I’m going to tell you something you already know, but that has been a secret to me for years now: I’m not perfect, and I don’t need to pretend to be. I’ve been struggling against perfectionism for too long, letting “perfect” be the enemy of “great”. But here comes change.
When I first released Jadepunk with Jacob Possin, I was applauded for my efforts in doing so. People said they liked communicating with me online, because even if we disagreed about some things, I was honest about who I was – open and vulnerable. But in the last few years, I’ve lost a lot of friends, and fans, on social media (and in real life). I can cite some reasons, but here are the main three:
- After launching Reroll Productions, I put on this facade of being the perfect-little-CEO of a company that was just a couple of people making cool stuff. Fake as hell, and everybody knew it.
- I adopted causes and political stances that meant something to people around me, but that didn’t line up with my beliefs; I checked the boxes that other people set up for my life.
- Some people are just jerks (me included).
I can’t control that last one (and, to be sure, a lot of complaints made against me were valid as hell), but I can control the first two. And it will be easy to fix, as it all boils down to one big issue: trying to please everybody.
Wanting to please everyone, thinking that anything with a flaw in it is not worthy of the ‘mob approval’ that I was seeking, has prevented me from releasing games, fiction, and a huge number of other things that I’ve had sitting on the backburner for fear that people will judge it and find it wanting.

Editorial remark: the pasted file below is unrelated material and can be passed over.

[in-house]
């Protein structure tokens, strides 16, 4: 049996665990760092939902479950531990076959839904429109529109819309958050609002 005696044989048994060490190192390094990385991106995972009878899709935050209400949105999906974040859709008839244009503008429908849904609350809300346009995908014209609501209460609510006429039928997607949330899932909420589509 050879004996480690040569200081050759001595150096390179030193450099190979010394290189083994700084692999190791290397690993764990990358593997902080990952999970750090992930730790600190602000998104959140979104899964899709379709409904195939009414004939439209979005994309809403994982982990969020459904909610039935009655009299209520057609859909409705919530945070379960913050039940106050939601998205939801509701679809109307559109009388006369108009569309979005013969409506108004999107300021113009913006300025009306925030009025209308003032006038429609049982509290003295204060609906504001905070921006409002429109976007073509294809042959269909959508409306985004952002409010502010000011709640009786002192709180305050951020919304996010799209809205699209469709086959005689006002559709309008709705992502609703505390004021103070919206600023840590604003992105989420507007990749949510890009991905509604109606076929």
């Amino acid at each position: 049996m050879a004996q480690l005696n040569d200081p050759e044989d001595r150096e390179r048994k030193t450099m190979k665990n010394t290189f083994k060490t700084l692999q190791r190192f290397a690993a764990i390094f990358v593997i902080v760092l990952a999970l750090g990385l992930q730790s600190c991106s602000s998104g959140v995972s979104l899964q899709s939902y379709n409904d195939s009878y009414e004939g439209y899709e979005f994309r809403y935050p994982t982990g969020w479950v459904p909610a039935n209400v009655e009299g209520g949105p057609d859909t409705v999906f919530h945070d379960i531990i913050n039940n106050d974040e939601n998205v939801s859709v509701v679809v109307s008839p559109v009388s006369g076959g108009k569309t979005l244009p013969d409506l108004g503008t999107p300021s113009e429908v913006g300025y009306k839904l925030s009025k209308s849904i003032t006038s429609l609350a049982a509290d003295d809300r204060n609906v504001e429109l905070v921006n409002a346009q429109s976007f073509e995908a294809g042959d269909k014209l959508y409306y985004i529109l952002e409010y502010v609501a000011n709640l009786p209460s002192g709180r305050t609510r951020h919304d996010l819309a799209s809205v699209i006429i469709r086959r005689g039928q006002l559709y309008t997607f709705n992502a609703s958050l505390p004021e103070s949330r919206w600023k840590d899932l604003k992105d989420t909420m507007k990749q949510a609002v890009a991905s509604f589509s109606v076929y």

I make some pretty great shit! Will everybody like all of my work? No. Will some people like all of my work? There may be two or three people out there who think I’m always on point (I would question their taste, however). But a lot of people will (and do) like something about my work. And it’s long overdue that pleasing some of the people some of the time is good enough for me.
This somewhat ranty post could about letting yourself be great without the need to be perfect, but that’s not only ranty (at least how I’ve presented it so far), but presumptuous.
But that’s not what this is really about. This post is a declaration to my readers, and to myself, that I’m not going to pretend, or even try, to be perfect any longer. I’m not going to let perfection be my enemy any longer. I’m going to be unapologetically me. I’m going to release imperfect (but as professional as possible) work. And it’s going to be great!
Does anyone else suffer from overplanning? Does anyone else feel like if everyone doesn’t like your work, then it isn’t good enough? Leave me a comment and let me know that I’m not alone.